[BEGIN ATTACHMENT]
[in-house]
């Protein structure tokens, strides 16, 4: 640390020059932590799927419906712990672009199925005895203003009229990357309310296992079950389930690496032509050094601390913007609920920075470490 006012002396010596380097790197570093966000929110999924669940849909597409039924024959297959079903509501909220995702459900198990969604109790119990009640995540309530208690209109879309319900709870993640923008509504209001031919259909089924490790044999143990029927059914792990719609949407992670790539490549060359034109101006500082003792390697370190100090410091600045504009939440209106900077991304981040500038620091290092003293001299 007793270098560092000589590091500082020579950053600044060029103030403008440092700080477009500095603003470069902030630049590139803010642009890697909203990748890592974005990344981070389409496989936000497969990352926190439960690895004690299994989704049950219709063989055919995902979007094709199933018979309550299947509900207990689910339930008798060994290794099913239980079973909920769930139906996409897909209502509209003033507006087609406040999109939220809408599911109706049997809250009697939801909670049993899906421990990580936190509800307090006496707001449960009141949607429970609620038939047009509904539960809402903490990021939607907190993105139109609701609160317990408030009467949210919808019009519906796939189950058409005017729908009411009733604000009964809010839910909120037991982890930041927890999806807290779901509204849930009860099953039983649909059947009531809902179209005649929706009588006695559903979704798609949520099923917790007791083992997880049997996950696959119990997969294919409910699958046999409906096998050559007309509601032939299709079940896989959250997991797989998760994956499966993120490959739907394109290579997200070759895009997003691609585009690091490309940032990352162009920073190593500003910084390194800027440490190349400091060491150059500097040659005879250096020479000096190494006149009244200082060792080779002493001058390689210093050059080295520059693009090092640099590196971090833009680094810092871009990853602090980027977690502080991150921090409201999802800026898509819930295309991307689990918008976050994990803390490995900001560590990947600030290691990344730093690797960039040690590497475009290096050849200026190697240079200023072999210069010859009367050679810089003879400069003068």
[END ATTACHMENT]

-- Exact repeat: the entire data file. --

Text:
[in-house]
């Protein structure tokens, strides 16, 4: 640390020059932590799927419906712990672009199925005895203003009229990357309310296992079950389930690496032509050094601390913007609920920075470490 006012002396010596380097790197570093966000929110999924669940849909597409039924024959297959079903509501909220995702459900198990969604109790119990009640995540309530208690209109879309319900709870993640923008509504209001031919259909089924490790044999143990029927059914792990719609949407992670790539490549060359034109101006500082003792390697370190100090410091600045504009939440209106900077991304981040500038620091290092003293001299 007793270098560092000589590091500082020579950053600044060029103030403008440092700080477009500095603003470069902030630049590139803010642009890697909203990748890592974005990344981070389409496989936000497969990352926190439960690895004690299994989704049950219709063989055919995902979007094709199933018979309550299947509900207990689910339930008798060994290794099913239980079973909920769930139906996409897909209502509209003033507006087609406040999109939220809408599911109706049997809250009697939801909670049993899906421990990580936190509800307090006496707001449960009141949607429970609620038939047009509904539960809402903490990021939607907190993105139109609701609160317990408030009467949210919808019009519906796939189950058409005017729908009411009733604000009964809010839910909120037991982890930041927890999806807290779901509204849930009860099953039983649909059947009531809902179209005649929706009588006695559903979704798609949520099923917790007791083992997880049997996950696959119990997969294919409910699958046999409906096998050559007309509601032939299709079940896989959250997991797989998760994956499966993120490959739907394109290579997200070759895009997003691609585009690091490309940032990352162009920073190593500003910084390194800027440490190349400091060491150059500097040659005879250096020479000096190494006149009244200082060792080779002493001058390689210093050059080295520059693009090092640099590196971090833009680094810092871009990853602090980027977690502080991150921090409201999802800026898509819930295309991307689990918008976050994990803390490995900001560590990947600030290691990344730093690797960039040690590497475009290096050849200026190697240079200023072999210069010859009367050679810089003879400069003068």